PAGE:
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This year, the Government of Canada has proclaimed September 30 as the ‘National Day for Truth and Reconciliation.’ For almost a decade, this day has been known as ‘Orange Shirt Day,’ a day to honour survivors and acknowledge the lasting damage residential schools caused to indigenous peoples, families and communities. BSF encourages staff to take thoughtful action by learning about the history of the residential school system, wearing an orange shirt as a sign of support for the indigenous people on their healing journey, and participating in indigenous-led community events.
What is the National Day for Truth and Reconciliation?
The National Day for Truth and Reconciliation is an opportunity for us to recognize and reflect on the legacy of Canada’s residential school system. For over 100 years up to the late 1990s, over 150,000 First Nations, Metis and Inuit children were forced to attend these schools where they were robbed of their indigenous culture. Many children experienced unspeakable abuse and mortality rates were high.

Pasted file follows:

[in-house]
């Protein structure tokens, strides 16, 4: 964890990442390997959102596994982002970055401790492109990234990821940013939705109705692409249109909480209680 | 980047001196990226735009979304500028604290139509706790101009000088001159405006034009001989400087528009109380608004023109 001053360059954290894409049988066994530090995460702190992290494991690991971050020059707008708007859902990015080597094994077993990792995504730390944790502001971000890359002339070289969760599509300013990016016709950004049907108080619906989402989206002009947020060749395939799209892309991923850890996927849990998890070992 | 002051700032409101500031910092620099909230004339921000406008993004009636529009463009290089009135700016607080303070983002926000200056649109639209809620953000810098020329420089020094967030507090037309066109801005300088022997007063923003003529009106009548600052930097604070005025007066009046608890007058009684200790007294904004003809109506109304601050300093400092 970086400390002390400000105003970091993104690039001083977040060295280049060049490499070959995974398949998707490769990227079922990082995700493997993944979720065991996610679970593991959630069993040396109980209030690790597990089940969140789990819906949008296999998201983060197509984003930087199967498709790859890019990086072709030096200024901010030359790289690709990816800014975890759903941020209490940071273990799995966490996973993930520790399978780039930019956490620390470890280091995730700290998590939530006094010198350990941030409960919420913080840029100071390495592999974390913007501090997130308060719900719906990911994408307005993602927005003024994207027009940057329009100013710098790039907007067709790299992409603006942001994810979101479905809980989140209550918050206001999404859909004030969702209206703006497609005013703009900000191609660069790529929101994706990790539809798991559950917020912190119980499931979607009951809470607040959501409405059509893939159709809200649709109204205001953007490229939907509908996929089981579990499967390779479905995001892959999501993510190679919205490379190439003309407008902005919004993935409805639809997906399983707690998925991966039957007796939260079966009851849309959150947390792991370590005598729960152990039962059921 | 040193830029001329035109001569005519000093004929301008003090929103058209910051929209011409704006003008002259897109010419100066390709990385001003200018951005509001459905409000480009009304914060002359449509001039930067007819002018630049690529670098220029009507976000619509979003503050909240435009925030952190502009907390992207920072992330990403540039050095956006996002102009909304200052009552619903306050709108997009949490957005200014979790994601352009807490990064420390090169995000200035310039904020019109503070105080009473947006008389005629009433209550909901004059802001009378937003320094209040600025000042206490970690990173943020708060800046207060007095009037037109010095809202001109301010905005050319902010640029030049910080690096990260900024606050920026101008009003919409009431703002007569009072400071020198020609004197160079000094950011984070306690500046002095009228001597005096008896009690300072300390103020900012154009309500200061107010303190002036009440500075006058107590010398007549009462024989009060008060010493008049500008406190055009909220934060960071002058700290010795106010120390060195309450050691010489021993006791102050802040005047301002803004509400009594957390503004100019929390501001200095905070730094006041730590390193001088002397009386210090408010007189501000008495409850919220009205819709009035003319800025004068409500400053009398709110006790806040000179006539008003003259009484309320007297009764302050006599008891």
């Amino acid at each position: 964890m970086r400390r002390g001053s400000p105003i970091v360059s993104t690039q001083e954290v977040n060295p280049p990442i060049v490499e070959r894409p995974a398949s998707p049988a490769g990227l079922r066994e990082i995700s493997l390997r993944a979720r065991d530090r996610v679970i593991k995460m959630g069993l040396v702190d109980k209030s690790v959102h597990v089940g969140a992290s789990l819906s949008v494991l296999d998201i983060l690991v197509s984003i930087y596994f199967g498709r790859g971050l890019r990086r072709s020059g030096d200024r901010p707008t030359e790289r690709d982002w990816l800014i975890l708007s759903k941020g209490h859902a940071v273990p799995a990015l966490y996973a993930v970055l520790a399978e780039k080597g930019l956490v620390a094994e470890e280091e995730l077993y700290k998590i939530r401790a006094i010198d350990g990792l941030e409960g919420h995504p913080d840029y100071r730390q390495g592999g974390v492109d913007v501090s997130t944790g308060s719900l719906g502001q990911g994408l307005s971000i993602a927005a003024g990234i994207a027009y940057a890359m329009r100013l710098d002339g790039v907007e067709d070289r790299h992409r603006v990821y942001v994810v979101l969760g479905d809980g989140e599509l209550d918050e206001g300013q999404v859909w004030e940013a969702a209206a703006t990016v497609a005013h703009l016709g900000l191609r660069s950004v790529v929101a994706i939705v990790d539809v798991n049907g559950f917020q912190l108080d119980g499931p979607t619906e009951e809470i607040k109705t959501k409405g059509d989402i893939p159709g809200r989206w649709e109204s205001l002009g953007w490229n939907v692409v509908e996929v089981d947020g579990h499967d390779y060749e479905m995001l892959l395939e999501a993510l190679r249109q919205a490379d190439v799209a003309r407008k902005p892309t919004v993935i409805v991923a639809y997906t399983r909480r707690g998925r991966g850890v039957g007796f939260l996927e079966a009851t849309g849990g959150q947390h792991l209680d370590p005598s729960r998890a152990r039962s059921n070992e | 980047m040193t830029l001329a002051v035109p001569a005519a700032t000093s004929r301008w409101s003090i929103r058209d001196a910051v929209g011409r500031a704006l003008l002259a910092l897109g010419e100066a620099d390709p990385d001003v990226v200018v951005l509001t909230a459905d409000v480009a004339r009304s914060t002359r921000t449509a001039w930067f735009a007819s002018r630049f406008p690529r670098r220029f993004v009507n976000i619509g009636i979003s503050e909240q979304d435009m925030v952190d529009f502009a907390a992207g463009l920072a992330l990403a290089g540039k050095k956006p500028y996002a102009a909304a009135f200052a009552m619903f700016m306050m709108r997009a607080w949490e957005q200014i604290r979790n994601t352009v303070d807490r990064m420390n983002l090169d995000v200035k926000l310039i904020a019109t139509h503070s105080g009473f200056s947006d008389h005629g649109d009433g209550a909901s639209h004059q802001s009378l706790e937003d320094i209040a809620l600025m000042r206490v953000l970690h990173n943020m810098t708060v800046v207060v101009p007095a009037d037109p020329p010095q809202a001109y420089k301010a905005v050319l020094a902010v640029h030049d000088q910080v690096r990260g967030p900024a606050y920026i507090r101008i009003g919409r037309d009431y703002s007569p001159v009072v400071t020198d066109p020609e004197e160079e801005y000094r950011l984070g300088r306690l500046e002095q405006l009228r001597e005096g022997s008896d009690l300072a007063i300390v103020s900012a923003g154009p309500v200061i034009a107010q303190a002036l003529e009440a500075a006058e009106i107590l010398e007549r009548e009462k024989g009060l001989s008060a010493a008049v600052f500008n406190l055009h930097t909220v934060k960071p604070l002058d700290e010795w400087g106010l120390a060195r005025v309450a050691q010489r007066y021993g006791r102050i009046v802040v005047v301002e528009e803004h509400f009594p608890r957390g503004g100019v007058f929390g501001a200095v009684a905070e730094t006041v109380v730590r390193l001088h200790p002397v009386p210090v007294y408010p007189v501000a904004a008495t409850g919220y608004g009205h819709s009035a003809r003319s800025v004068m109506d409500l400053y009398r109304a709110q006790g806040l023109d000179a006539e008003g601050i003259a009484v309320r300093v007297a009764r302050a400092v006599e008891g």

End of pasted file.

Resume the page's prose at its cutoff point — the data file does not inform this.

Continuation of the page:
What is the symbolism of the color orange?
Orange Shirt Day was inspired by the story of survivor Phyllis (Jack) Webstad. Phyllis (Jack) Webstad, from the Stswecem’c Xgat’tem First Nation, received an orange shirt from her grandmother to wear on her first day of residential school. This prized new possession was taken away from her by school officials and never given back.
“The color orange has always reminded me of that and how my feelings didn’t matter, how no one cared and how I felt like I was worth nothing.” - Phyllis (Jack) Webstad
Crown-Indigenous Relations and Northern Affairs Canada
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